Santa Barbara

“Invented Images”

University of California at Santa Barbara Art Museum

The exhibition “Invented Images” included photographs by some twenty artists, most notably Jared Bark, Robert Cumming, Lucas Samaras, and William Wegman. The premise was to present work done since the late ’60s that uses “props and artificial set-ups as subject matter.” In this way, it resembled the “Fabricated to be Photographed” show of a few months ago at the San Francisco Museum of Modern Art, now traveling, and a less-clearly defined exhibition currently at the University of California at Irvine Gallery, “Situational Imagery.” Evidently, the collective curatorial mind and eye have latched onto something. Unfortunately, the curatorial voice has yet to enunciate what.

In San Francisco a haphazard attempt was made at presenting an historical context, namely a few kindred photographs from the late 19th century to the 1940s, for the late ’70s selection of “fabricated” photographs. At Irvine things were much less thought out; a small colony of Minimalist sculpture (Andre, Judd, LeWitt) and a DeWain Valentine disc co-existed uneasily with the likes of Cumming, Baldessari, John Pfahl, et al. Although the rationale of the mélange remains unclear (there was no exhibition catalogue), I suppose it, too, represented a stab at historical continuity.

At Santa Barbara the curators at least recognized the historical myopia inherent in photographic styles and chose work from 1973 to the present, the bulk of it made between 1974 and ’79. It may be a sign of the vitality of the ideas that motivates the photography in question that I sometimes found their choices inexplicable, but, for whatever reasons, theirs is a large, probably too large, exhibition whose strength and cogency is diluted by the inclusion of some patently stupid photographs.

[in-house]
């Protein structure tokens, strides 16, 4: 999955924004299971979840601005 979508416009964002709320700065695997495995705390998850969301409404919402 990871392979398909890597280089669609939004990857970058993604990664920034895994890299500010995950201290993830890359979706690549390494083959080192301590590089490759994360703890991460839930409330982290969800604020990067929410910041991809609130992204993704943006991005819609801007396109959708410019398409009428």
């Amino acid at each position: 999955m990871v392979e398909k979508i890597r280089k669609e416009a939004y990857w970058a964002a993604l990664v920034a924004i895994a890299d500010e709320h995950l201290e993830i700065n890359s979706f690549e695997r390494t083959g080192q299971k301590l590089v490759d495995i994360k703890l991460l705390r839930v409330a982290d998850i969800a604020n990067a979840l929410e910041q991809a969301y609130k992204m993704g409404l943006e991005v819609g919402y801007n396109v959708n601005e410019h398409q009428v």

Because puns, verbal and visual, form one of the two or three seminal concepts in this kind of work, the entire genre suffers in the hands of literalists: someone who makes photographs of vegetables hanging from the back of her head as hair surrogates, or someone else photographing his hands holding underwater a book about underwater photography, for example. By smothering all possible space in their photographs these artists only, and accidentally I think, make their work lifeless—psychologically and intellectually flat scraps of paper imprinted with the most topical of imagery, “information.”

Space, the common denominator of all visual art, can be manifested (or manifestly denied) in many ways. Photography seems particularly well-suited to space’s psychological connotations. In this exhibition no one understands that better than Lucas Samaras, represented here by some of his landmark SX-70 “Photo-Transformations.” Puns and double entendres, of course, engender a psychology of their own, as best exemplified in Wegman’s sardonic portraits of himself and his dog, Man Ray. Cumming masterfully synthesizes both the intelligent and the sensate possibilities of photography, all the while hybridizing it with sculpture. His 2 Shelves + 2 Shelves =4 Shelves/ 2 Apples + 2 Apples =4 Apples deftly handles modular structures and Conceptual art.

Laurie Simmons irritatingly coy setups of plastic toy figurines succeed only when she puts them in a real-scale context, as in the Brothers/Hay piece where a masked horseman gallops through the grass: a symbol of futility made graphic?

A note about the catalogue: besides its sporty cover (again toy figurines, this time on a striped field arranged to spell “Invented Images”), it is a distorted, perhaps ironically so, souvenir of the show. Color photographs are reproduced in black and white, worse (or more intellectually fecund, depending on one’s point of view), photographs are not reproduced to scale. Hence, a three- by three-inch color Samaras “Photo-Transformation” is further transformed into a seven- by seven-inch black-and-white illustration. Invented images indeed!

Richard Armstrong